Save Your Tomato Seeds For The Next Season! - Part 3 Of Seed Saving Series

Saving seeds today for a better tomorrow!

Few things in life can beat saving your own seeds, resowing them or giving them to friends and family.

Fun Tomato facts:

  • The origin of tomatoes is not Italy. The small-fruited wild tomato was selectively bred for larger fruits by the Aztecs in 700 AD.
  • Tomatoes aren’t always red. They can be yellow, pink, purple, black and even white!
  • The first tomatoes in Europe may originally have been yellow. They were first referred to in writing as “pomo d’oro“, meaning “golden apple”.
  • Even after tomatoes have been harvested, they will keep on gaining weight as they keep on ripening.
  • The biggest tomato fight in the world happens each year in the small Spanish town of Buñol. The festival, called La Tomatina, involves 40,000 people throwing 150,000 tomatoes at each other.
  • Tomato seedlings have been grown in space!


How to save tomato seeds for future growing

If you want to save Tomato seeds, first make sure that the variety you are saving from is open-pollinate and not hybrid as open pollinated varieties will grow true from seed, but hybrids are created by seed companies and are a result of crossing two parent plants to yield seeds for the hybrid variety. So, hybrid varieties will not breed true.

Example of a hybrid tomato: Manica F1 Hybrid Tomato

Over many decades, people created heirloom varieties by carefully selecting and saving seeds from their best plants, season after season. The ‘best’ can be classified as biggest, healthiest, tastiest, most interesting, or colourful tomato. Whatever you want, just choose the best examples of what you’re saving e,g. healthy looking plants will result in healthy tomatoes. To maintain good genetic diversity, it’s best to save seeds from multiple tomatoes, and preferably from more than one plant of the same variety, if possible.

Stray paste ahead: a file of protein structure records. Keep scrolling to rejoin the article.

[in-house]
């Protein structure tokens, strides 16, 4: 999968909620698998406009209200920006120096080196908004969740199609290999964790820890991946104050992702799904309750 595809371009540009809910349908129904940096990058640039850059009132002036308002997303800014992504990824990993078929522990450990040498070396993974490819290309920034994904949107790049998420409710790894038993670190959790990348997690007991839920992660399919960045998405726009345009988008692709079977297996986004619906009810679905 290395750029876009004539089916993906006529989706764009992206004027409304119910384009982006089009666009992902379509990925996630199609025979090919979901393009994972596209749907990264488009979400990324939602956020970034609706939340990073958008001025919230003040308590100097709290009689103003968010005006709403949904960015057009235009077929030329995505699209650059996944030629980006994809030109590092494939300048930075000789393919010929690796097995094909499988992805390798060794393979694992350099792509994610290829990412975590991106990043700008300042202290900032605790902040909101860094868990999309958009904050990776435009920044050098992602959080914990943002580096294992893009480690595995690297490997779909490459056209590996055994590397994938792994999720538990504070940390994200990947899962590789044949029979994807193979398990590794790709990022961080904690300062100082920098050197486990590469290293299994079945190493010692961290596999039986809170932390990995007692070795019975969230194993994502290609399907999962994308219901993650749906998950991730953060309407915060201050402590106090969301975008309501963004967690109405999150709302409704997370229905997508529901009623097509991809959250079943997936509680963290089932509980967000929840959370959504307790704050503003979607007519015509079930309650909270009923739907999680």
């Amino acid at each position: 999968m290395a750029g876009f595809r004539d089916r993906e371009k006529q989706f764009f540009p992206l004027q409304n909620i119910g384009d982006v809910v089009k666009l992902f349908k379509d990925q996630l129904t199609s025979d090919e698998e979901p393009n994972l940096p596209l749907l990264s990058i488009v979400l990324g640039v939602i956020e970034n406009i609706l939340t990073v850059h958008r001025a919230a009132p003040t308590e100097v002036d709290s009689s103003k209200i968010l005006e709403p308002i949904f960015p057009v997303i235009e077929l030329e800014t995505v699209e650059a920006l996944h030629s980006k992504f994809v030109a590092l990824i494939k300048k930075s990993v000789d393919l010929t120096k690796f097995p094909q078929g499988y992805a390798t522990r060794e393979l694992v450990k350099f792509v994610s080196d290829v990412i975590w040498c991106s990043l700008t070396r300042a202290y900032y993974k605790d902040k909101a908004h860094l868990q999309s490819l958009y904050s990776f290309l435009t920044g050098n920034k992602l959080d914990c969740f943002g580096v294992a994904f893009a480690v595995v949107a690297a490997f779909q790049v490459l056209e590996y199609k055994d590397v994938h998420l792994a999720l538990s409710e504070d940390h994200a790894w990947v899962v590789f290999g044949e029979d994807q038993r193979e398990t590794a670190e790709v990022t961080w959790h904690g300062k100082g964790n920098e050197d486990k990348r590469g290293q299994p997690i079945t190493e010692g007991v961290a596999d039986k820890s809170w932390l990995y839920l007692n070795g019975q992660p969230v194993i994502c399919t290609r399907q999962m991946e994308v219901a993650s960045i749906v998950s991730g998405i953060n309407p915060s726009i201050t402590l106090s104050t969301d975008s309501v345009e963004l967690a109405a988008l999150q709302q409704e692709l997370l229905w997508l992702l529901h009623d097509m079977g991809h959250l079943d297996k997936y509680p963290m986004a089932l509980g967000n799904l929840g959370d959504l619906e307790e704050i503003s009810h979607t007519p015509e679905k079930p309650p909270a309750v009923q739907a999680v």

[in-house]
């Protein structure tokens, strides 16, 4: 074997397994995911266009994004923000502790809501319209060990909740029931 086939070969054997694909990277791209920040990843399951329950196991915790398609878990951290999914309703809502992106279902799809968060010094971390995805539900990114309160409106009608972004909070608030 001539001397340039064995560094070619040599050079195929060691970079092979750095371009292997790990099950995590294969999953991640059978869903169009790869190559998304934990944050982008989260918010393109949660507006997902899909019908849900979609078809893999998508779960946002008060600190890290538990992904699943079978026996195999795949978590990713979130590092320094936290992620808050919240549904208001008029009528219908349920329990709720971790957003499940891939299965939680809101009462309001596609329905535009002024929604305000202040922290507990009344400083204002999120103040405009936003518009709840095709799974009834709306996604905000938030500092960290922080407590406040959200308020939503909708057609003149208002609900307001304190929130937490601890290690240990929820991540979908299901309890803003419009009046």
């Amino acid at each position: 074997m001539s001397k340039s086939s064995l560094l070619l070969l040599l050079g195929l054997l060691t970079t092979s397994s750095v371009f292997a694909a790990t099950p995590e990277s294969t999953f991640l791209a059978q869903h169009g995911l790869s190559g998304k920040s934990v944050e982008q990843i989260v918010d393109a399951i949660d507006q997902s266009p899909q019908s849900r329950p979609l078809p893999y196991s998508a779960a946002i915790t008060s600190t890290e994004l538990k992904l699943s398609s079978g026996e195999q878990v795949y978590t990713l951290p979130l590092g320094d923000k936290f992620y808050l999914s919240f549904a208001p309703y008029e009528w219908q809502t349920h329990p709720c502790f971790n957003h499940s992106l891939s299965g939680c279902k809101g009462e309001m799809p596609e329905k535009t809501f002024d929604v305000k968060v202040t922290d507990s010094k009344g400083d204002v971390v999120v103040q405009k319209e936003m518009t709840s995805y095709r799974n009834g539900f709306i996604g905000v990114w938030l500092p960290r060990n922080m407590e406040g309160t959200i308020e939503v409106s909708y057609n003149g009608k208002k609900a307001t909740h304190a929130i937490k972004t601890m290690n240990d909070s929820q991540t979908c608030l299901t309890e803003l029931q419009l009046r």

You don’t absolutely have to ferment the seeds, but it makes the seeds easier to separate from the gel, helps sort out bad seeds, reduces some seed-borne illnesses, and eliminates germination inhibitor. If you’re going to trade seeds with other people, it’s considered good etiquette to ferment your seeds.

Halve the tomatoes and scoop the seeds out into a shallow jar of water. Put the jar aside for four of five days, after which a mould will have developed. This helps to remove the gelatinous coating on the tomato seed, which can prevent germination.

After four or five days, pour the seeds into a sieve and wash them thoroughly with water to remove the mould.

Arrange the seeds on a piece of kitchen roll to dry out. Once the seeds have dried out thoroughly, store them in a paper envelope in a dark, cool place until spring. Make sure they’re clearly labelled.

Some examples of our favourite Heirloom Tomato seeds are: Banana Legs, Flame Tomato, Santorini Tomato

And don't forget that the best part of saving seeds is sharing them with your friends and neighbours!

About the Author

Kelly Dini is the Seeds for Africa customer service guru! Kelly is a qualified horticulturist with 20 years of hands on experience and loves to assist customers with recommendations and giving excellent advice.